If you can respond to the real wants rather than just the technical needs, you'll have taken another massive leap past the competition. In fact, the more you understand your clients needs, the more likely you are to build a mutually beneficial, long term relationship.
How to Reach Out
And finally, it's time to write a response. The secret formula? Here it is...
- Respond to the client's real wants.
- Respond to the fears and concerns.
- Add that extra bit of value by providing relevant suggestions.
- Keep it as concise as possible, and end with a simple "yes" or "no"—don't expect the client to respond to detailed questions with an essay (he won't bother).
Here's how I would respond:
Hey Mr Client, I'd love to apply as your Wordpress plugin developer [Speak to the real needs, offer extra valuable suggestions]. I can absolutely build a plugin to help you capture signups, while also allowing you to keep control over the box coloring across different pages.
Have you considered a toggle button for dotted borders?
Would it help you to have the option of also changing the font and size of the text in the box? That way you can test which styling results in the most signups [Speak further to the real need - growing the mailing list, increasing confidence].
I built a similar styled newsletter signup box a couple of months ago, and it resulted in 20% list increase in the first two weeks [Address fears and concerns]. I know how frustrating it can be when projects go over budget and deadlines are missed. I guarantee that my quote and timescales are accurate. To ensure you get the highest quality code (allowing you to easily build out the plugin in future), my code is well structured and commented, and complies with industry best standards (the PHP PSR-2 coding guide).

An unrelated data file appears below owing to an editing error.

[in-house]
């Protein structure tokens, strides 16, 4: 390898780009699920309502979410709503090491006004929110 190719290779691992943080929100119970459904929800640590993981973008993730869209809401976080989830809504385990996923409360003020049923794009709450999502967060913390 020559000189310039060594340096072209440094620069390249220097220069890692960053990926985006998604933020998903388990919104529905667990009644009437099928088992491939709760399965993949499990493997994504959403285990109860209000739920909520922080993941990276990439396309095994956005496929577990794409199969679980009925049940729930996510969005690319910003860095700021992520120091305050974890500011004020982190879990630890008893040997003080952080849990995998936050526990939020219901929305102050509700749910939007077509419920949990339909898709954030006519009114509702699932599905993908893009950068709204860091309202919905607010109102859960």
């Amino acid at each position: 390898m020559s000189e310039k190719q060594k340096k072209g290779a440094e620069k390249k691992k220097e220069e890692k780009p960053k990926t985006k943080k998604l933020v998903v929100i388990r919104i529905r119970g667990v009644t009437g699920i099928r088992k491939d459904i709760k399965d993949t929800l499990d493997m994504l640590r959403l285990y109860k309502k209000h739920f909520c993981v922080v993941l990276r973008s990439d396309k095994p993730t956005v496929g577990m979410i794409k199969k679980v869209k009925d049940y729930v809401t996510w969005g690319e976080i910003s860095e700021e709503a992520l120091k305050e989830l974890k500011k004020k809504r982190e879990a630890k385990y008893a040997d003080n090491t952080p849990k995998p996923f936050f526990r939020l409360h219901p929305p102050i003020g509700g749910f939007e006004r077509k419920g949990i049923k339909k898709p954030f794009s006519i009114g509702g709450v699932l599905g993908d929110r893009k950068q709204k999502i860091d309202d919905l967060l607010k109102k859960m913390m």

[Simple yes or no question] Can we get on a Skype call in the next day or two to discuss further? I'd like to understand more about your business and your needs, and would also like to walk you through some of my relevant plugin projects and client testimonials.
Notice how you've said nothing about years of experience, the 17 different (irrelevant) programming languages that you're an expert in or huge portfolio of random projects. Outreach like the one in the example would definitely get a response from me, even if it was to say that it wasn't what I was looking for.
This freelancer has gone out of his way to understand my needs and offer me a couple of suggestions - I would feel guilty not replying. By proving your value and your ability to understand the client's needs, you avoid having to produce free sample work and jump through hoops to try and win the project. (You absolutely must avoid working for free).
The sole purpose of the initial outreach is to show you understand the needs, demonstrate that you have a solution, and then get a "yes" or "no" answer to getting on a call. As you test out the process, you might find that clients come back with certain questions. Next time, incorporate the answers to those questions in your outreach if appropriate to make it even easier for the client to just say, "Yes, let's do it."
Learn from mistakes, test different formats, and refine your process. If you take action on the steps in this article, I guarantee that not only will you start getting far more responses to your outreach, but you'll also start building better client relationships.
This is a guest post by Adam Palmer, entrepreneur, tech guy and freelancer over at The Savvy Freelancer. Ready to take your freelancing career to the next level? Head on over and get my free guide on "How to Win Top Paying Clients."